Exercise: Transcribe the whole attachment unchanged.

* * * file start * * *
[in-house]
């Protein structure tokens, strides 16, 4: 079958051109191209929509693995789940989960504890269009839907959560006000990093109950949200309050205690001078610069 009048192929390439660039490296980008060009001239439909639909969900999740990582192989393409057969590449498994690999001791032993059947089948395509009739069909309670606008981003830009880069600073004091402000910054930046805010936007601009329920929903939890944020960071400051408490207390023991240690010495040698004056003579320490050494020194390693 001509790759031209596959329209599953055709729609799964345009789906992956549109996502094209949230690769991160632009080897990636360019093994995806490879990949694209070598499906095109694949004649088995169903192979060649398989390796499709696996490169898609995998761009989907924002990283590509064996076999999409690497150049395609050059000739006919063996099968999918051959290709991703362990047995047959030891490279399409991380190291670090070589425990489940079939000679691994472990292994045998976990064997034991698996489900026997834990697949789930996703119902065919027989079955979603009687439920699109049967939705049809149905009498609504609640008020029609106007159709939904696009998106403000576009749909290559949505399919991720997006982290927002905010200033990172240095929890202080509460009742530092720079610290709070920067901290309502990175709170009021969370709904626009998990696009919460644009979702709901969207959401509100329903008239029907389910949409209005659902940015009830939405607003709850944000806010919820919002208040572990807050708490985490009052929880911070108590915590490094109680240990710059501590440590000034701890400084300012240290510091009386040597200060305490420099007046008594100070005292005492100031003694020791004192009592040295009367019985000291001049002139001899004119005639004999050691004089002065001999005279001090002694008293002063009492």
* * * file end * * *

[in-house]
């Protein structure tokens, strides 16, 4: 079958051109191209929509693995789940989960504890269009839907959560006000990093109950949200309050205690001078610069 009048192929390439660039490296980008060009001239439909639909969900999740990582192989393409057969590449498994690999001791032993059947089948395509009739069909309670606008981003830009880069600073004091402000910054930046805010936007601009329920929903939890944020960071400051408490207390023991240690010495040698004056003579320490050494020194390693 001509790759031209596959329209599953055709729609799964345009789906992956549109996502094209949230690769991160632009080897990636360019093994995806490879990949694209070598499906095109694949004649088995169903192979060649398989390796499709696996490169898609995998761009989907924002990283590509064996076999999409690497150049395609050059000739006919063996099968999918051959290709991703362990047995047959030891490279399409991380190291670090070589425990489940079939000679691994472990292994045998976990064997034991698996489900026997834990697949789930996703119902065919027989079955979603009687439920699109049967939705049809149905009498609504609640008020029609106007159709939904696009998106403000576009749909290559949505399919991720997006982290927002905010200033990172240095929890202080509460009742530092720079610290709070920067901290309502990175709170009021969370709904626009998990696009919460644009979702709901969207959401509100329903008239029907389910949409209005659902940015009830939405607003709850944000806010919820919002208040572990807050708490985490009052929880911070108590915590490094109680240990710059501590440590000034701890400084300012240290510091009386040597200060305490420099007046008594100070005292005492100031003694020791004192009592040295009367019985000291001049002139001899004119005639004999050691004089002065001999005279001090002694008293002063009492």